Hurricane Dorian Impacts National Parks on Grand Bahama
October 10, 2019
The Rand Nature Centre is home base for our BNT’s operations on Grand Bahama. There, the main office complex which also houses natural history exhibits, an art gallery and gift shop was left structurally intact, but experienced about three feet of flooding during the storm. Almost all furniture, appliances and contents have been lost. Staff on the island have been slowly emptying the building, sorting what little can be salvaged. The team has begun gutting the dry wall, which within a few short weeks has developed mold due to the soaking from storm surge. Electricians have been brought in to replace damaged electrical wiring and sockets throughout the building before electricity can be restored.
Outside of the building, 100 acres of pine forest has fared better than anticipated, but scorched brown foliage speak to the effects of raging wind and rain. The long-term impact of salt water intrusion into the forest has yet to be seen on the property, however there are other areas on Grand Bahama that have shown the loss of pine forest habitat over time. Trails require clearing of fallen trees and debris. Roughly half of the trees in the native arboretum will need to be replaced and the pergola to connect the pond and arboretum requires rebuilding. The gazebo at the Watchable Wildlife Pond appears intact, but more thorough assessments will be needed to ensure no structural damage has occurred.
We are hoping to get the Rand Nature Centre trails in a state of readiness by mid-October to host nature trail tours once Grand Bahama’s tourism sector is re-energized. Due to the extensive damage of the main office building, all exhibitions, office procedures, the gift shop and art gallery operations will be restarted in phases.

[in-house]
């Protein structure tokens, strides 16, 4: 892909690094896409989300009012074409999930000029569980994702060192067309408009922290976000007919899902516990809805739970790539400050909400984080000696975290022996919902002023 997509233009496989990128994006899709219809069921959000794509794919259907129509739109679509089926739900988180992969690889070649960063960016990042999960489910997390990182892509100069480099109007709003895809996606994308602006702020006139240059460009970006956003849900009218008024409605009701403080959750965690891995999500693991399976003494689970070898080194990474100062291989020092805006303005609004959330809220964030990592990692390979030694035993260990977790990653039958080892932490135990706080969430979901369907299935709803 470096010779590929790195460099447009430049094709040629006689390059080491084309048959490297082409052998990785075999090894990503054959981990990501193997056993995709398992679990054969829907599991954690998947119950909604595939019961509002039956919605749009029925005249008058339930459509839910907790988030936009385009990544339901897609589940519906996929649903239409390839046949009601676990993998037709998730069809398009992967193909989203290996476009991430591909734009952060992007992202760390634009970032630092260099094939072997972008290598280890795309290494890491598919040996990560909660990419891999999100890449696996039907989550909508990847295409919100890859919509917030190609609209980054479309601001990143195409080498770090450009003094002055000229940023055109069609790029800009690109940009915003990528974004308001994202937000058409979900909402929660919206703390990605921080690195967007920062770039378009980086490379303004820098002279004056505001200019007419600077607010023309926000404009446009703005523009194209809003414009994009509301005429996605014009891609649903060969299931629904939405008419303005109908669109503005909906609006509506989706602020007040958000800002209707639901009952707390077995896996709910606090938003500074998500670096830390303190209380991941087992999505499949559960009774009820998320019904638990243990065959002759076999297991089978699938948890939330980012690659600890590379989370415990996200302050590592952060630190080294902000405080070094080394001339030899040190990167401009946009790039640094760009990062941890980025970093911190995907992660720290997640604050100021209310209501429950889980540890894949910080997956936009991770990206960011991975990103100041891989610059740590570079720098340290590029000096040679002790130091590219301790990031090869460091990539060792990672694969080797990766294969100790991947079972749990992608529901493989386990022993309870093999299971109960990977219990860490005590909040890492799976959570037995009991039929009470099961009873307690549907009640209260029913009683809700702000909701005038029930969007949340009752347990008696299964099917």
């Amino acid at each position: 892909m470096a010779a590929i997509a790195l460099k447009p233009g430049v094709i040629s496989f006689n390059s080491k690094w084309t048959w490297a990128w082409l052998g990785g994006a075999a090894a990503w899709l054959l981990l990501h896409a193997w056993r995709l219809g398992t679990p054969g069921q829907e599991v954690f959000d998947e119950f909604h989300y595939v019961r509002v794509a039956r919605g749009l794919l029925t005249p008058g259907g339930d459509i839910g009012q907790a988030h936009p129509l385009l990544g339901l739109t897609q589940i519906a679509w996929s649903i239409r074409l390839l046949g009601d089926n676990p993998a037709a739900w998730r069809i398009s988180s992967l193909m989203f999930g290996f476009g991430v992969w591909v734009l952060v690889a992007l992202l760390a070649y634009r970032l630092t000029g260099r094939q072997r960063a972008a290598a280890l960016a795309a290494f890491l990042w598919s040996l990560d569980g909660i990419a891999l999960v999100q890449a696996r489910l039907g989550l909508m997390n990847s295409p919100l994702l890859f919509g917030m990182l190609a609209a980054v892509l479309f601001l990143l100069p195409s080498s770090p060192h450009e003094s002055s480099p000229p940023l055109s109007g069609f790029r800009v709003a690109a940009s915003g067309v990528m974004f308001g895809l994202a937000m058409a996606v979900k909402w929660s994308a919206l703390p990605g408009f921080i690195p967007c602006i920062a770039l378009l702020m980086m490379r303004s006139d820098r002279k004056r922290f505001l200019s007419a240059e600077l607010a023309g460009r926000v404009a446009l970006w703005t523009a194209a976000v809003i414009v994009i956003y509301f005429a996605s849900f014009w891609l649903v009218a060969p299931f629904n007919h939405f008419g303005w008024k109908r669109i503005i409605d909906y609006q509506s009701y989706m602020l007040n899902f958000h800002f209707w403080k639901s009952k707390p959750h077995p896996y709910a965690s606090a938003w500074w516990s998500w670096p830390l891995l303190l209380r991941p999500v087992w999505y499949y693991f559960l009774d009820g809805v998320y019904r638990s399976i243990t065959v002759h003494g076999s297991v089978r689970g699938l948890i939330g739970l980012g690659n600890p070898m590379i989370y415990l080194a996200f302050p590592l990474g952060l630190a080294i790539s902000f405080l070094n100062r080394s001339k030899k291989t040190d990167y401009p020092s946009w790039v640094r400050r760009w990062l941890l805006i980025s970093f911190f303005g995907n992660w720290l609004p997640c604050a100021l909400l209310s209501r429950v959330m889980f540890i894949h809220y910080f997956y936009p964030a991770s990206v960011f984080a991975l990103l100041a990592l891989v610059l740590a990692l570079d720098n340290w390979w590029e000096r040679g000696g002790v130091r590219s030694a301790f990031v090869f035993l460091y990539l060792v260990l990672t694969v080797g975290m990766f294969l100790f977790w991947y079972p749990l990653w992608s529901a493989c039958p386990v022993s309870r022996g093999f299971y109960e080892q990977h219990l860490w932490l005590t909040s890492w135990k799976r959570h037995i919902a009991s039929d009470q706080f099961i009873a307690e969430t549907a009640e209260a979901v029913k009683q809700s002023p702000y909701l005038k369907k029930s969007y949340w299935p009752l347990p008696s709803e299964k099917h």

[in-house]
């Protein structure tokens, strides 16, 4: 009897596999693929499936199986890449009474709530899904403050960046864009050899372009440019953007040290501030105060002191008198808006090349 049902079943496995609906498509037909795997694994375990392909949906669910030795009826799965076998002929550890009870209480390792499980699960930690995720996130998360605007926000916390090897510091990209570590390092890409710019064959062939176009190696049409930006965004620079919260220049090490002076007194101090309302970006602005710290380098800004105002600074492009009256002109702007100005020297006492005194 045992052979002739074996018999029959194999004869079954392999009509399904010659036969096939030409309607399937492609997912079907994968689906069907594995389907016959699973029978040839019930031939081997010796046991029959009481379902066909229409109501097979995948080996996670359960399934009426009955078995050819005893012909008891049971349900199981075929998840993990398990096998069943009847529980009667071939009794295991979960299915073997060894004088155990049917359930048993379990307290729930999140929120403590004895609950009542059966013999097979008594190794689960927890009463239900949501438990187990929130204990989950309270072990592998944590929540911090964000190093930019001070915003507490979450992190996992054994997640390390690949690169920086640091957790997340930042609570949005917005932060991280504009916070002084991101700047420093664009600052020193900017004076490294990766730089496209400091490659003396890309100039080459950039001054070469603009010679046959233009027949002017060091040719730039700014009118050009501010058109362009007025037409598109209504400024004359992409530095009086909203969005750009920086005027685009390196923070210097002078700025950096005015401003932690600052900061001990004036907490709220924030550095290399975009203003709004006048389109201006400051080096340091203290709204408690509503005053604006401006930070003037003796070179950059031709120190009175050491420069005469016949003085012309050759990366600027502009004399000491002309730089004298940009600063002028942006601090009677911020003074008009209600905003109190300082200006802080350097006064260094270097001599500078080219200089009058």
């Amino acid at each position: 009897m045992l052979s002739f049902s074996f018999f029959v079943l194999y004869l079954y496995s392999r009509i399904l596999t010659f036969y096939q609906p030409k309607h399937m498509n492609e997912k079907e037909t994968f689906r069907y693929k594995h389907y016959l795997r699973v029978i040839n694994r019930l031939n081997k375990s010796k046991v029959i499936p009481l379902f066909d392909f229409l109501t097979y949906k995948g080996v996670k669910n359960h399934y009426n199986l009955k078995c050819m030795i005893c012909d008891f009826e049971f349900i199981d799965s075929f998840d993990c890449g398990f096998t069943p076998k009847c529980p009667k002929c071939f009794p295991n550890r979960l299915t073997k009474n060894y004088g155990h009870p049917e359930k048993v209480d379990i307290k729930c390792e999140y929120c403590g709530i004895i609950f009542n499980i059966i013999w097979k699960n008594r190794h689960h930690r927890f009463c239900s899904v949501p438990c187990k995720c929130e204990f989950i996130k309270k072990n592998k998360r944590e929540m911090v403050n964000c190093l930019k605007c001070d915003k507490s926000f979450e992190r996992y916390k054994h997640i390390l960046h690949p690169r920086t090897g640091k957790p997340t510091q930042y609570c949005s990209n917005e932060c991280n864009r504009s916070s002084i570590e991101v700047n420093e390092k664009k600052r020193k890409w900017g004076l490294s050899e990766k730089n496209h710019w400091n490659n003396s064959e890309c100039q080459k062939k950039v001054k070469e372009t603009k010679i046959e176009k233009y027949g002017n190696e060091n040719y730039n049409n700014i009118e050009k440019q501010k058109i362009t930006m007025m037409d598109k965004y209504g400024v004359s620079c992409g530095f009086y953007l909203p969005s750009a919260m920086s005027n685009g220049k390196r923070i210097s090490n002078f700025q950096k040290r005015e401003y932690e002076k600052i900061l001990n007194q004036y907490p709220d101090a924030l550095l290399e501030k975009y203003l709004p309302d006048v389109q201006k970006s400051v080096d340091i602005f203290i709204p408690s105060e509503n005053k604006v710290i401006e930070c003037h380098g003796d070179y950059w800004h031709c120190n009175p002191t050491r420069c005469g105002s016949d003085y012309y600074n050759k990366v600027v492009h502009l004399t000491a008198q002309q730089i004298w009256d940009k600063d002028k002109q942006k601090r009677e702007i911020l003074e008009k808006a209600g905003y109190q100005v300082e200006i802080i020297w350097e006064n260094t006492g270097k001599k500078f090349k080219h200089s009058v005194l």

Lucayan National Park
The Lucayan National Park (LNP) is the second most visited national park in the country, receiving some 30,000 guests annually. The park is best known for the world-famous Gold Rock Beach, that has been awarded as the #1 beach on Grand Bahama. The Park contains all of the Bahamian vegetative zones including the last intact mangrove wetland on the southern shore of Grand Bahama, and beneath the surface is home to one of the longest charted underwater cave systems in the world. Initial assessments reveal that some infrastructure and signage in the park has been damaged or displaced and will require repair, however most of the David A. Knowles Bridge, which previously provided access to world-famous Gold Rock Beach., remains intact.
What now lies at the end of the David A. Knowles Bridge is most striking. A large area of Whiteland Coppice that provided a transition zone between the boardwalk and sand dunes has been washed away. The boardwalk now terminates at the water’s edge. Preliminary assessments are being conducted to assess the integrity of the bridge and determine how best to restore the beach or to extend or reroute the bridge to provide access to the beach east or west of the bridge, which is critical for tourists who visit the park.
Peterson Cay National Park
Teams have not yet made it out to Peterson Cay National Park as access to vessel support has been challenging. We are hopeful that the storms impact was minimal and that future assessments will show habitats that support bridled terns and many other winter resident birds remain intact and healthy.